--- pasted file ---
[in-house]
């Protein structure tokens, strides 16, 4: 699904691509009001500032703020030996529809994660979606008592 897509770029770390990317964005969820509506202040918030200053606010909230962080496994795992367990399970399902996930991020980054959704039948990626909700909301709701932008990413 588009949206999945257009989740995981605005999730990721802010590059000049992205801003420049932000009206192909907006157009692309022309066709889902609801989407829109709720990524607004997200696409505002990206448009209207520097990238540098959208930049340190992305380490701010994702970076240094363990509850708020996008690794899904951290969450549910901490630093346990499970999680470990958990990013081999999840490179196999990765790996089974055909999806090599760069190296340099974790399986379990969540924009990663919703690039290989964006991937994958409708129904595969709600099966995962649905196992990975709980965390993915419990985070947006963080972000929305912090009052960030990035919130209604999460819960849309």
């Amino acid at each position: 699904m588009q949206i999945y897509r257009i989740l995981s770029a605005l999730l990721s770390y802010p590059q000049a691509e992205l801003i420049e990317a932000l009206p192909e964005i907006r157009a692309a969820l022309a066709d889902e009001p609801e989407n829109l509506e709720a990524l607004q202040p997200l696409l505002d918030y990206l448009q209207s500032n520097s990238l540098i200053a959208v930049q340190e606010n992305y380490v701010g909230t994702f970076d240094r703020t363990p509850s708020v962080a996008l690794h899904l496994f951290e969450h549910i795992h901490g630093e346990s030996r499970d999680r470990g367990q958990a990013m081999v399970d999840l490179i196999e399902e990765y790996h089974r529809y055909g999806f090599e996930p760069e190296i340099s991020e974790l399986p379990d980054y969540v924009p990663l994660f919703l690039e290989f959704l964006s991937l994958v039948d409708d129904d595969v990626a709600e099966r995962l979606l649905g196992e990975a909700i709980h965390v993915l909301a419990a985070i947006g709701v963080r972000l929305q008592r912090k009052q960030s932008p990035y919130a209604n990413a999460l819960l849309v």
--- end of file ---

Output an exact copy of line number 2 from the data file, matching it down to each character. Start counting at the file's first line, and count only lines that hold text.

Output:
């Protein structure tokens, strides 16, 4: 699904691509009001500032703020030996529809994660979606008592 897509770029770390990317964005969820509506202040918030200053606010909230962080496994795992367990399970399902996930991020980054959704039948990626909700909301709701932008990413 588009949206999945257009989740995981605005999730990721802010590059000049992205801003420049932000009206192909907006157009692309022309066709889902609801989407829109709720990524607004997200696409505002990206448009209207520097990238540098959208930049340190992305380490701010994702970076240094363990509850708020996008690794899904951290969450549910901490630093346990499970999680470990958990990013081999999840490179196999990765790996089974055909999806090599760069190296340099974790399986379990969540924009990663919703690039290989964006991937994958409708129904595969709600099966995962649905196992990975709980965390993915419990985070947006963080972000929305912090009052960030990035919130209604999460819960849309």